It was off to Carleton U on Monday night for the public unveiling of the four finalist artworks in competition to grace the OTrain route. Recall that a percentage of all capital projects (such as this summer’s repairs and still-incomplete enhancements to the OTrain track) is to be spent on Art.
The whole competition had some unfortunate aspects to it. One, the finalists were selected while the OTrain itself was shut down. So none of the artists actually stood on the Carleton U platform, or Dow’s Lake station, or even Greenboro. None could walk up close to their installation site.
It became apparent talking to the four artist finalists that none were regular OTrain users. Indeed, I suspect none had actually ridden it at all. They all described locations for their art in relationship to parking lots and road overpasses, not platforms. They certainly haven’t experienced Dow’s Lake on a cold spring day, or Carleton Station in February or Greenboro on a hot day in August. Does this make for a certain incongruous disconnect?
It took almost ten minutes at the start of visiting the show to determine which stations were included for the artwork. The artists were vague about this; they didn’t know the names of the five stations, but after considerable prompting it turns out the stations eligible for artwork were Carling, Carleton, and Greenboro. (City staff manning the desks weren’t any better informed).
Three artists did stand-alone artwork, of the “look at that, it’s art” type; and one did an installation piece whereby the art forms part of the station itself.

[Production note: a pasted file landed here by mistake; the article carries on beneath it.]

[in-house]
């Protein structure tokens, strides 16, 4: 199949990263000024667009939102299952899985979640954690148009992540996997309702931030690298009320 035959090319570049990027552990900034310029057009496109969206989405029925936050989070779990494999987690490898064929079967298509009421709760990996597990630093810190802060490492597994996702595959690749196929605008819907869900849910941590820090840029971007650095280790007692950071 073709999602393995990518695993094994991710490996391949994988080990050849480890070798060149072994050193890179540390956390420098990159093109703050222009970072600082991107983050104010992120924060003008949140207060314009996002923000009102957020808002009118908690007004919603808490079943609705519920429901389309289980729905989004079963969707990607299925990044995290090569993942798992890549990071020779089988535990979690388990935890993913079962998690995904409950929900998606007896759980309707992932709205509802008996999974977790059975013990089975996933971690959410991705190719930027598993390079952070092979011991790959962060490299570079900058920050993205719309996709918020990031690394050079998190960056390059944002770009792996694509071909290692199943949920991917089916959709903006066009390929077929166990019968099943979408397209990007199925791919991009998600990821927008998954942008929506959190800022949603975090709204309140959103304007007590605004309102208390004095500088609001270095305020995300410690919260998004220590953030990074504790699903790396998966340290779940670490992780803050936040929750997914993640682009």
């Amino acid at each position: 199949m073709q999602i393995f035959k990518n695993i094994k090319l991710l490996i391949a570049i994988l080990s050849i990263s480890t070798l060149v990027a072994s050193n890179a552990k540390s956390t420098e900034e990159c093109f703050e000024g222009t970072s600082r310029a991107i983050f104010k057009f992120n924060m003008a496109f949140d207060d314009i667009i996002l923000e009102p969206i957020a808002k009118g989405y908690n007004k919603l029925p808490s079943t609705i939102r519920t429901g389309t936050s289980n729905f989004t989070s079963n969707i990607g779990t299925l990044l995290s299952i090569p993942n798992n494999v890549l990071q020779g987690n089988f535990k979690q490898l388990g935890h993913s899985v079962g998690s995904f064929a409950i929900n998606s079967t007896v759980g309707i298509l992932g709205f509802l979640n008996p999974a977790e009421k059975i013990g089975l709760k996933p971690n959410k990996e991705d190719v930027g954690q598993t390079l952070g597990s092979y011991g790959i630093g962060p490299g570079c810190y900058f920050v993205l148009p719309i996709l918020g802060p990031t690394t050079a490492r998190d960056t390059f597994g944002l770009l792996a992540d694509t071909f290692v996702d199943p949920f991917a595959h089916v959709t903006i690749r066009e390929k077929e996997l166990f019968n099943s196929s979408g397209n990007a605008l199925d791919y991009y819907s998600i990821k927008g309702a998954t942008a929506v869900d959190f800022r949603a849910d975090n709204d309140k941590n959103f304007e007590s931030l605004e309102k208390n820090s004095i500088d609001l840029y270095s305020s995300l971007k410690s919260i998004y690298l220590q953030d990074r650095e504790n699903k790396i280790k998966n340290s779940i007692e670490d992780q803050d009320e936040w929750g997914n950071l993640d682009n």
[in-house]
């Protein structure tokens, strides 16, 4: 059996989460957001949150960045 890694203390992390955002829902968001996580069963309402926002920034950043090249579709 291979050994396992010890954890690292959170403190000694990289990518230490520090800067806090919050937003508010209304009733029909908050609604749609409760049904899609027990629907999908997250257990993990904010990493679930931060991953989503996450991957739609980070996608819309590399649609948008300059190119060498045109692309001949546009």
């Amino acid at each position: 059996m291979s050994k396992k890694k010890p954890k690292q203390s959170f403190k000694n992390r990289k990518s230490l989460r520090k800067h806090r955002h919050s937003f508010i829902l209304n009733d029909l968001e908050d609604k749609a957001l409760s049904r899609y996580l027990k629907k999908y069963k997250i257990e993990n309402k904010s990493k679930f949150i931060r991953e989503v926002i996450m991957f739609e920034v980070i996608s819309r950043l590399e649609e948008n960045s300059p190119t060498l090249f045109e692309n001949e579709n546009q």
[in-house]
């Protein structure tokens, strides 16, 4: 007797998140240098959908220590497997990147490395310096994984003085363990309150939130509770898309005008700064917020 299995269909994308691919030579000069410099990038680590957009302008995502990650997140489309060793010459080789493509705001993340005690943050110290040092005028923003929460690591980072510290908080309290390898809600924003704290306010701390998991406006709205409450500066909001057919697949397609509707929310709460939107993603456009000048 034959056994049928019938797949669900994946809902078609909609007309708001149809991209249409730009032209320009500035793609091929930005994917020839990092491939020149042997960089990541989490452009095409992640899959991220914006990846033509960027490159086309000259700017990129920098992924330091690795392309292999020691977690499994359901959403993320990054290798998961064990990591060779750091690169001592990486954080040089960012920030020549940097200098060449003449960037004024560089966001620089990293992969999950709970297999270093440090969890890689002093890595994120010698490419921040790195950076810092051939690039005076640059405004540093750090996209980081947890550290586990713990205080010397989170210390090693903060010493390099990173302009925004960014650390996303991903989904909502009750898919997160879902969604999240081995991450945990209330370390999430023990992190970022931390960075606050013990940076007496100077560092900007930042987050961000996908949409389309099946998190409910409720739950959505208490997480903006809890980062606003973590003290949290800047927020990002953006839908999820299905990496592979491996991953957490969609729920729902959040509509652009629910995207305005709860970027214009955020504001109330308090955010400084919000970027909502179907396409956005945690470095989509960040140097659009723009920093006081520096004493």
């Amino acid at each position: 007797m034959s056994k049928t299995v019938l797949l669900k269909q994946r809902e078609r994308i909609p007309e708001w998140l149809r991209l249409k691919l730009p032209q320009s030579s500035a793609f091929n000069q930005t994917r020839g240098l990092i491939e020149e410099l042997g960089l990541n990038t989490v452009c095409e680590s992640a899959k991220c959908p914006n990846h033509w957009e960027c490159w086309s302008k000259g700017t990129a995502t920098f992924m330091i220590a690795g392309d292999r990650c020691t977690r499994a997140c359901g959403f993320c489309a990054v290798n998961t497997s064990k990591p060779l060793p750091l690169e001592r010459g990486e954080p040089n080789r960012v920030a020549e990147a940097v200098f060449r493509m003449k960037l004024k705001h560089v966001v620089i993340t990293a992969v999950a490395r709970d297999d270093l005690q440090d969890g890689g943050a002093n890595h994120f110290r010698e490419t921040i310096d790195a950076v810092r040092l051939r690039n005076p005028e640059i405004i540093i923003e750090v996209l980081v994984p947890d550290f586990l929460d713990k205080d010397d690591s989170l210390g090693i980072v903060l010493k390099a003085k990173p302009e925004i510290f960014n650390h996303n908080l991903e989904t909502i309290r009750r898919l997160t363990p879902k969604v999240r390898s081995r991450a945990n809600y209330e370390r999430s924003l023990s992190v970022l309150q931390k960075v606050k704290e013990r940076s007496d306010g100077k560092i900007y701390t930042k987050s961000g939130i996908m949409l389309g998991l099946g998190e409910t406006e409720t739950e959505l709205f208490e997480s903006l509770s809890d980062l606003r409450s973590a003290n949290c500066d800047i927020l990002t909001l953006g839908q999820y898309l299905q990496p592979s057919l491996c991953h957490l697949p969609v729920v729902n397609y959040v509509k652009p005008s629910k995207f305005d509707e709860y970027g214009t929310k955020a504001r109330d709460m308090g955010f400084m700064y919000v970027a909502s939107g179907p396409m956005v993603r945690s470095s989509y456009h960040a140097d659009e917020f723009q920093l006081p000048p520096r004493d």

Judith Berry did the installation piece, using Carling Station as its one site. She proposed coating the concrete walls on the side of the cut with porcelain tiles, water cut with geometric shapes and florals. In these pictures the tiles were predominately gray:
but she has changed the colour scheme so that the background colour is now a soft yellow, as shown in this sample of materials and colour:
Berry has also done the floor mosaic in front of the two storey curtain wall of the Meredith Centre on Cecil Road in Chelsea.
Stuart Kinmond did a colourful piece called Locomotion, for installation on the east side of the Carleton Station. Bright red is both the OC Transpo colour and one of the Carleton colours.The current OTrain is bright red, but will the new trains running in the spring be red? Here are some photoshop illustrations:
The tall graphics on a stick would also help wayfinding the Carleton Station since its presence is understated despite being in the centre of campus. I thought this sculpture could also be applied very well at some other semi-hidden stations, like Carling or indeed most every station. Kimmond chose the Carleton location because it is the busiest station on the line. While it would give the city engineers a fit, the sculpture might also be appropriate located between the two tracks.
Marcus Kucey-Jones proposed a carving from a single block of Indiana Limestone. The main frame of the block would be a book, with bookmark, about 7′ tall and 3′ thick. A life-size human cutout would be freestanding nearby.
Note too that Carleton’s crest is an open book. Marcus is probably best known in Ottawa for the Wellington Marbles sculptures in Hintonburg and co-author of the billowing glass globules on the Somerset lightposts.
Artist Shayne Dark submitted some tubular metal sticks. He had a photo book on display illustrating his many stick theme and variation installations. For the Carleton Station, these would be freestanding (shown here on a generic background picture, for scale):
And at Greenboro and Carling they would be wall mounted:
Mr Dark has numerous stick installations; in Toronto he has a 50′ tall set of red sticks in front of TD Bank Centre downtown.
You can express your opinion in the comments section (click the link at the top of the story). The project coordinator from the city will be reading your comments.